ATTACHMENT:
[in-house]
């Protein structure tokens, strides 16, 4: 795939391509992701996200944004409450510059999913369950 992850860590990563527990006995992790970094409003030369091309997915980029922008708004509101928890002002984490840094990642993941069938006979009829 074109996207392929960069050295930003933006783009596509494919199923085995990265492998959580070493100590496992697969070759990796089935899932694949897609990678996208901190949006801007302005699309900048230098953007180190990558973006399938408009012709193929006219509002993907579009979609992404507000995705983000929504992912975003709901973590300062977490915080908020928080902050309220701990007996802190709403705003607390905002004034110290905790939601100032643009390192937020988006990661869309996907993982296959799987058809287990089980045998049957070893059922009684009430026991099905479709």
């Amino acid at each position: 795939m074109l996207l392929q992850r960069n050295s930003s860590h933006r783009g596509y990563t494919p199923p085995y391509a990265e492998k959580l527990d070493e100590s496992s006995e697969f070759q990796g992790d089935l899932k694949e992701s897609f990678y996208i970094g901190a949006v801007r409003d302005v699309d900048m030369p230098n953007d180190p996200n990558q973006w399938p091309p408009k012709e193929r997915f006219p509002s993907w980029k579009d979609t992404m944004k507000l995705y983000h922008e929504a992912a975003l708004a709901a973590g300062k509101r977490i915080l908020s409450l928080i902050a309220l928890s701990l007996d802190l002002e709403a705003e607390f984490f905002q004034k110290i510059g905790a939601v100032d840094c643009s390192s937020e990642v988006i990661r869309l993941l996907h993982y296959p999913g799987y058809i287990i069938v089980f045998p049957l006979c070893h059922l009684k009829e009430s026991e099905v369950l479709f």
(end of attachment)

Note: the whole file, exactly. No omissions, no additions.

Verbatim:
[in-house]
């Protein structure tokens, strides 16, 4: 795939391509992701996200944004409450510059999913369950 992850860590990563527990006995992790970094409003030369091309997915980029922008708004509101928890002002984490840094990642993941069938006979009829 074109996207392929960069050295930003933006783009596509494919199923085995990265492998959580070493100590496992697969070759990796089935899932694949897609990678996208901190949006801007302005699309900048230098953007180190990558973006399938408009012709193929006219509002993907579009979609992404507000995705983000929504992912975003709901973590300062977490915080908020928080902050309220701990007996802190709403705003607390905002004034110290905790939601100032643009390192937020988006990661869309996907993982296959799987058809287990089980045998049957070893059922009684009430026991099905479709």
């Amino acid at each position: 795939m074109l996207l392929q992850r960069n050295s930003s860590h933006r783009g596509y990563t494919p199923p085995y391509a990265e492998k959580l527990d070493e100590s496992s006995e697969f070759q990796g992790d089935l899932k694949e992701s897609f990678y996208i970094g901190a949006v801007r409003d302005v699309d900048m030369p230098n953007d180190p996200n990558q973006w399938p091309p408009k012709e193929r997915f006219p509002s993907w980029k579009d979609t992404m944004k507000l995705y983000h922008e929504a992912a975003l708004a709901a973590g300062k509101r977490i915080l908020s409450l928080i902050a309220l928890s701990l007996d802190l002002e709403a705003e607390f984490f905002q004034k110290i510059g905790a939601v100032d840094c643009s390192s937020e990642v988006i990661r869309l993941l996907h993982y296959p999913g799987y058809i287990i069938v089980f045998p049957l006979c070893h059922l009684k009829e009430s026991e099905v369950l479709f």